region. While a number of scholars have sought to understand how the
protests occurred, this book looks at sovereignty and the relationship between
rulers and ruled to identify and understand both the roots of this anger but
also the mechanisms through which regimes were able to withstand seemingly
existential pressures and maintain power.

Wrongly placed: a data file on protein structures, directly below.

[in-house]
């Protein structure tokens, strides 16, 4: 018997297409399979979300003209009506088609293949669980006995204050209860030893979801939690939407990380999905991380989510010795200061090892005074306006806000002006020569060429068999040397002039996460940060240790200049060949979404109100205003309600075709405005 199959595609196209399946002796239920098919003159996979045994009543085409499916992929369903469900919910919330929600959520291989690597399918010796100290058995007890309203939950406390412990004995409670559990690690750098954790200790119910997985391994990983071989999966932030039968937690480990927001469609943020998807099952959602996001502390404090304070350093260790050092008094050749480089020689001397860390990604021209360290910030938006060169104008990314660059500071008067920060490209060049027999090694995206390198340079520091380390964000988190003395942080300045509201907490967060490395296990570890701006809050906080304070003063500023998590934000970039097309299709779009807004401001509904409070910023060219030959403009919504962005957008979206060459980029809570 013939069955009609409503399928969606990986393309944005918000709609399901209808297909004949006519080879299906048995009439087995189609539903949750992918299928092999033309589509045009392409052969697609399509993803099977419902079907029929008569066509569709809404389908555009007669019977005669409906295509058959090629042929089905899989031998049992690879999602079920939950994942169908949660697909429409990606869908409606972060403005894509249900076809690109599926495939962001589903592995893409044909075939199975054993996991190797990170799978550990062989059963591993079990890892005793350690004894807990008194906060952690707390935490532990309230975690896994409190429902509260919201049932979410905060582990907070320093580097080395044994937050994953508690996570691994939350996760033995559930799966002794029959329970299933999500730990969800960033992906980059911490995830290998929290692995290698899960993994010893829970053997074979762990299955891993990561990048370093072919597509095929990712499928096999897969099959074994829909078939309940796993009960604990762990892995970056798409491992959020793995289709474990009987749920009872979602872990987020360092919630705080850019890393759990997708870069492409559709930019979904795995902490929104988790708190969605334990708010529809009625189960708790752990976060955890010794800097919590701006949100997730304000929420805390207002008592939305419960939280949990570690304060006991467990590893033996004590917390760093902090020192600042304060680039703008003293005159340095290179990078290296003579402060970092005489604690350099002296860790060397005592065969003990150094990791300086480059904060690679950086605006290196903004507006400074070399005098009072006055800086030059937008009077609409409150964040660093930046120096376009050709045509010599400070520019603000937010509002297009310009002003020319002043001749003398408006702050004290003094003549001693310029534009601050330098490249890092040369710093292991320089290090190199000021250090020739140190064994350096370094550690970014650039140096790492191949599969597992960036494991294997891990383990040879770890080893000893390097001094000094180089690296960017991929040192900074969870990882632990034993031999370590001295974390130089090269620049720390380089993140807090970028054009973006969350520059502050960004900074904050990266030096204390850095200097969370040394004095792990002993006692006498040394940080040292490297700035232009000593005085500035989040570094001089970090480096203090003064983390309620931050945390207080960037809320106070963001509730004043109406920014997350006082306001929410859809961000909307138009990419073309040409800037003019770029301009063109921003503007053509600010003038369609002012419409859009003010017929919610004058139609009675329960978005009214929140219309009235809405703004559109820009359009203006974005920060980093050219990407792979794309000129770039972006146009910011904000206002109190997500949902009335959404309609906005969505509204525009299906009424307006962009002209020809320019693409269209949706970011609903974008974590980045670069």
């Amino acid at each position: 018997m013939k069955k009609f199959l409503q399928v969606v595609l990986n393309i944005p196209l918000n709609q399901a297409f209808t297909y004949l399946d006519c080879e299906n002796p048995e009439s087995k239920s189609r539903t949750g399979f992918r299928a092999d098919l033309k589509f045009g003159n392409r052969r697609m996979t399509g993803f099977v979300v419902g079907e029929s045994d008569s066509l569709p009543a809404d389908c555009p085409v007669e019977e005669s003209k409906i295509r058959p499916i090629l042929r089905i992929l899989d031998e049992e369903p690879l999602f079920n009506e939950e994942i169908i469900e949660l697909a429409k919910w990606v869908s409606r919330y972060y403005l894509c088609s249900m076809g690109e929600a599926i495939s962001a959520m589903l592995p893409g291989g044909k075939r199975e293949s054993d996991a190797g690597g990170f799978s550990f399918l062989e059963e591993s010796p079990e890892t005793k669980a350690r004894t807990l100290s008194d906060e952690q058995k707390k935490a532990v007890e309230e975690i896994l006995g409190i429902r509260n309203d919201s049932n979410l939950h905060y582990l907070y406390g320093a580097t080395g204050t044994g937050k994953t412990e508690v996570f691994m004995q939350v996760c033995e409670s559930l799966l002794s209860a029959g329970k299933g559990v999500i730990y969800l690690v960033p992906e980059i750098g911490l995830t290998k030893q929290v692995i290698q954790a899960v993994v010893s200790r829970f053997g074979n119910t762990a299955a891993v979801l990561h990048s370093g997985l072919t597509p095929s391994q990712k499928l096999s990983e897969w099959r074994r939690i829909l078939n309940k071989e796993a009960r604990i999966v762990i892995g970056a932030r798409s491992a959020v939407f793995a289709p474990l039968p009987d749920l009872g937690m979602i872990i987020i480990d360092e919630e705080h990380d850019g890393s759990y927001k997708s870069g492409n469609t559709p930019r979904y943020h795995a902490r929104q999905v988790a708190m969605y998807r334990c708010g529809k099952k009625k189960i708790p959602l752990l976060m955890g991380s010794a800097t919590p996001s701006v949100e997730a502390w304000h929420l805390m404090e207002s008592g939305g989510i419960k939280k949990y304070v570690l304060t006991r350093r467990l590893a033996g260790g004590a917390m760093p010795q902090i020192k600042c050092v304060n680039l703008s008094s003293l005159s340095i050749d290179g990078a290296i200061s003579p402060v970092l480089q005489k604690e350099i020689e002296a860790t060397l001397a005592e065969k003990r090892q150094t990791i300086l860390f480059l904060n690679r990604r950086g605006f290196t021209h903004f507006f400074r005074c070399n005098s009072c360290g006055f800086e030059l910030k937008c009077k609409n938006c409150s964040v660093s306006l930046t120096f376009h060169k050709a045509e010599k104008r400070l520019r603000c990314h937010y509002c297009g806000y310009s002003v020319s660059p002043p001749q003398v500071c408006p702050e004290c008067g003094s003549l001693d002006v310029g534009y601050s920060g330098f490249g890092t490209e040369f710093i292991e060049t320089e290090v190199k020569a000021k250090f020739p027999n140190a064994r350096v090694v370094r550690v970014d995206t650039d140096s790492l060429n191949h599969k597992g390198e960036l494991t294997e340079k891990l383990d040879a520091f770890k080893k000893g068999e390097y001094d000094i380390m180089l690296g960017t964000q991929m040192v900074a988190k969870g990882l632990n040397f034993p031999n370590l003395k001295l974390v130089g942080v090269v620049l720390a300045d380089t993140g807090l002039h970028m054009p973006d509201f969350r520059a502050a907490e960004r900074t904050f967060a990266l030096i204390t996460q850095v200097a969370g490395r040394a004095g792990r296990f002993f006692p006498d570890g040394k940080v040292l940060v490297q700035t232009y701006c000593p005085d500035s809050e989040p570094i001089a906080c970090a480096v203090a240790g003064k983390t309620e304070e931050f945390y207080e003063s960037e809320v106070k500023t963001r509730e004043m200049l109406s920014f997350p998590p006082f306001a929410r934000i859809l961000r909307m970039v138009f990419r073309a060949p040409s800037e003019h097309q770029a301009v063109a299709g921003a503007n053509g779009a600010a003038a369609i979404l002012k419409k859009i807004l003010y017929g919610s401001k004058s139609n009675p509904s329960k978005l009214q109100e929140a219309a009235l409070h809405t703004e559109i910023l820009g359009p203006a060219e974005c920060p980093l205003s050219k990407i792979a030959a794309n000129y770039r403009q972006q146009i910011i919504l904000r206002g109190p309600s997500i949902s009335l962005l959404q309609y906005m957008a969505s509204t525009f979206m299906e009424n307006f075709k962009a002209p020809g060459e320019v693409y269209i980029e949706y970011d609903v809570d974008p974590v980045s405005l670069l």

In the story of post-Cold War conceptual confusion, the war in and over Kosovo stands out as a particularly interesting episode. This book provides new and stimulating perspectives on how Kosovo has shaped the new Europe. It breaks down traditional assumptions in the field of security studies by sidelining the theoretical worldview that underlies mainstream strategic thinking on recent events in Kosovo. The book offers a conceptual overview of the Kosovo debate, placing these events in the context of globalisation, European integration and the discourse of modernity and its aftermath. It then examines Kosovo's impact on the idea of war. One of the great paradoxes of the war in Kosovo was that it was not just one campaign but two: there was the ethnic cleansing campaign in Kosovo and the allied bombing campaign against targets in Kosovo and all over Serbia. Serbia's killing of Kosovo has set the parameters of the Balkanisation-integration nexus, offering 'Europe' (and the West in general) a unique opportunity to suggest itself as the strong centre that keeps the margins from running away. Next, it investigates 'Kosovo' as a product of the decay of modern institutions and discourses like sovereignty, statehood, the warring state or the United Nations system. 'Kosovo' has introduced new overtones into the European Weltanschauung and the ways in which 'Europe' asserts itself as an independent power discourse in a globalising world: increasingly diffident, looking for firm foundations in the conceptual void of the turn of the century.